Chemical Hazards

Chemical hazards are hazardous substances that can cause harm. They can be very dangerous but might not always be immediately identifiable in the workplace. These hazards can result in both health and physical impacts, such as skin irritation, respiratory system irritation, blindness, corrosion and explosions. For example, when considering who may be at risk, you might not immediately think of hairdressers, florists, cleaners, waiters, bartenders, or nail technicians.

Examples of substances that pose a chemical hazard include:

Cleaning chemicals

Cleaning chemicals are used in almost every workplace to maintain good hygiene standards. Incorrect use of cleaning chemicals can have serious impacts, including allergic reactions, asthma and respiratory irritation, dermatitis and skin or eye burns.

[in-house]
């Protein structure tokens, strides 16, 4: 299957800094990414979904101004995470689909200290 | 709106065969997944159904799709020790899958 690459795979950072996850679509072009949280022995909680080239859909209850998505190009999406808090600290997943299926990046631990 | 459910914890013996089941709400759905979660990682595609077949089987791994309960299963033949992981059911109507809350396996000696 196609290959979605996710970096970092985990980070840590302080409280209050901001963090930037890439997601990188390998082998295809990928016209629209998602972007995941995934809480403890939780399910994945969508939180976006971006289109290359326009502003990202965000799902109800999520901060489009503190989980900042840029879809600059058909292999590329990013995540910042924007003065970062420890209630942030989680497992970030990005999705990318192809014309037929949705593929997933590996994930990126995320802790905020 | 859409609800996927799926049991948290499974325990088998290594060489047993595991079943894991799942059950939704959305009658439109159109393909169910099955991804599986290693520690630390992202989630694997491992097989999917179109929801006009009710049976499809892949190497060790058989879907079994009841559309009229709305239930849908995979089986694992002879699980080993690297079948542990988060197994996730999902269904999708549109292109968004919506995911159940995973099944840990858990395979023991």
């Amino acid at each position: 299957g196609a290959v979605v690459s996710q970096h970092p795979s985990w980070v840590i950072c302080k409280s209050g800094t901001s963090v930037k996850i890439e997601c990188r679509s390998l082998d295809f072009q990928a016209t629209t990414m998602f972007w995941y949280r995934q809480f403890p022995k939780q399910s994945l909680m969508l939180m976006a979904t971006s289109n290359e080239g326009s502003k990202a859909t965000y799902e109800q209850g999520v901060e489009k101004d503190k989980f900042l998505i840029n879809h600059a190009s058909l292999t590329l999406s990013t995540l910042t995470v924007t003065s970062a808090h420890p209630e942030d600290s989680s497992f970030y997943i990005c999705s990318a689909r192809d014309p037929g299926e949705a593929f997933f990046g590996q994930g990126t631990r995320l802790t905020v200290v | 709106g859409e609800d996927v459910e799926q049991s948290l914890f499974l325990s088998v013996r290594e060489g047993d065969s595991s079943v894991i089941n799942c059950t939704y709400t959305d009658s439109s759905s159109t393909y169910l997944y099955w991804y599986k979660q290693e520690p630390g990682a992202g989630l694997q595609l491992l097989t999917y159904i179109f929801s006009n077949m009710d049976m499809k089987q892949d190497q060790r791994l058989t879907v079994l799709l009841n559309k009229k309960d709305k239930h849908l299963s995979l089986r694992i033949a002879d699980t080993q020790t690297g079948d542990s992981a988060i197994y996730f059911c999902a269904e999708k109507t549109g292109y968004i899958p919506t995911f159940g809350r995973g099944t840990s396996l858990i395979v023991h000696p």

Hair dye, shampoos, conditioners and henna products

These are all substances that we safely use at home without considering the risks. However, hair dye, shampoos, conditioners and henna products, among other substances regularly found in hair and beauty salons, can have serious health impacts if you don’t take the proper precautions.

Nail glue, nail polish remover, primers and artificial nails, etc

Incorrect use and storage of these substances can result in a range of serious health and safety risks. For example, skin and respiratory irritation, headaches, dizziness, sickness, occupational asthma, cancer and fire hazards.

Welding fumes

Welding activities pose many hazards, including exposure to invisible gaseous fumes. These fumes include ozone, nitrogen oxides, chromium and nickel oxides, and carbon monoxide. Exposure to these gases can cause serious health impacts, including Pneumonia, occupational asthma, cancer, metal fume fever and respiratory irritation. If not properly controlled, the fumes can impact the welder and anyone working in the vicinity.